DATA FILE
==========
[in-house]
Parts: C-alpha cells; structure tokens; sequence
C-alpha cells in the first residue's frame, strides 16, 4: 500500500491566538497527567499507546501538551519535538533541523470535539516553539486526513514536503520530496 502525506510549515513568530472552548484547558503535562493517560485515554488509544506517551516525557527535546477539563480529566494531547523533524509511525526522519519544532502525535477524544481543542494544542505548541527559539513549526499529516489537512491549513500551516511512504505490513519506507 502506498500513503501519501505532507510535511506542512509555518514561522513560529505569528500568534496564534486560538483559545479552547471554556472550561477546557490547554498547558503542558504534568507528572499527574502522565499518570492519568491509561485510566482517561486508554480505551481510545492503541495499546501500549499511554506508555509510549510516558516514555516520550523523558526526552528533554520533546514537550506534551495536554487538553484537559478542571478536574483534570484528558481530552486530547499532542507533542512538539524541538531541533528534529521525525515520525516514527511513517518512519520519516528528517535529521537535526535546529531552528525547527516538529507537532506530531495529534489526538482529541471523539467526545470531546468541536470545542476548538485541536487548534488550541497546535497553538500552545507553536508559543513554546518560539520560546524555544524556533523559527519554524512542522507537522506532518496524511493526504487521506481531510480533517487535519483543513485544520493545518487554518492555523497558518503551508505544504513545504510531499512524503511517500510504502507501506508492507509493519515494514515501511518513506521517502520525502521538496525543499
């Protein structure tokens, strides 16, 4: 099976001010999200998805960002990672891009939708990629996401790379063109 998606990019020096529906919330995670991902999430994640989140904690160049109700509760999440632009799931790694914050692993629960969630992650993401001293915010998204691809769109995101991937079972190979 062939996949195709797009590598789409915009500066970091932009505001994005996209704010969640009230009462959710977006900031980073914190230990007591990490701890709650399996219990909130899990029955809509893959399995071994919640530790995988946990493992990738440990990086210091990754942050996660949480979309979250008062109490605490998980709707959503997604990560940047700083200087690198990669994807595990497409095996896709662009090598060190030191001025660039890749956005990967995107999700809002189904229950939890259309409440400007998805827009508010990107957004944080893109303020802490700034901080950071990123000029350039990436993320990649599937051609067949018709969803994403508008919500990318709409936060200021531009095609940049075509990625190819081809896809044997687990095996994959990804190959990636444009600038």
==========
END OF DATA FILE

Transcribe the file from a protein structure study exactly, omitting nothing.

[in-house]
Parts: C-alpha cells; structure tokens; sequence
C-alpha cells in the first residue's frame, strides 16, 4: 500500500491566538497527567499507546501538551519535538533541523470535539516553539486526513514536503520530496 502525506510549515513568530472552548484547558503535562493517560485515554488509544506517551516525557527535546477539563480529566494531547523533524509511525526522519519544532502525535477524544481543542494544542505548541527559539513549526499529516489537512491549513500551516511512504505490513519506507 502506498500513503501519501505532507510535511506542512509555518514561522513560529505569528500568534496564534486560538483559545479552547471554556472550561477546557490547554498547558503542558504534568507528572499527574502522565499518570492519568491509561485510566482517561486508554480505551481510545492503541495499546501500549499511554506508555509510549510516558516514555516520550523523558526526552528533554520533546514537550506534551495536554487538553484537559478542571478536574483534570484528558481530552486530547499532542507533542512538539524541538531541533528534529521525525515520525516514527511513517518512519520519516528528517535529521537535526535546529531552528525547527516538529507537532506530531495529534489526538482529541471523539467526545470531546468541536470545542476548538485541536487548534488550541497546535497553538500552545507553536508559543513554546518560539520560546524555544524556533523559527519554524512542522507537522506532518496524511493526504487521506481531510480533517487535519483543513485544520493545518487554518492555523497558518503551508505544504513545504510531499512524503511517500510504502507501506508492507509493519515494514515501511518513506521517502520525502521538496525543499
């Protein structure tokens, strides 16, 4: 099976001010999200998805960002990672891009939708990629996401790379063109 998606990019020096529906919330995670991902999430994640989140904690160049109700509760999440632009799931790694914050692993629960969630992650993401001293915010998204691809769109995101991937079972190979 062939996949195709797009590598789409915009500066970091932009505001994005996209704010969640009230009462959710977006900031980073914190230990007591990490701890709650399996219990909130899990029955809509893959399995071994919640530790995988946990493992990738440990990086210091990754942050996660949480979309979250008062109490605490998980709707959503997604990560940047700083200087690198990669994807595990497409095996896709662009090598060190030191001025660039890749956005990967995107999700809002189904229950939890259309409440400007998805827009508010990107957004944080893109303020802490700034901080950071990123000029350039990436993320990649599937051609067949018709969803994403508008919500990318709409936060200021531009095609940049075509990625190819081809896809044997687990095996994959990804190959990636444009600038």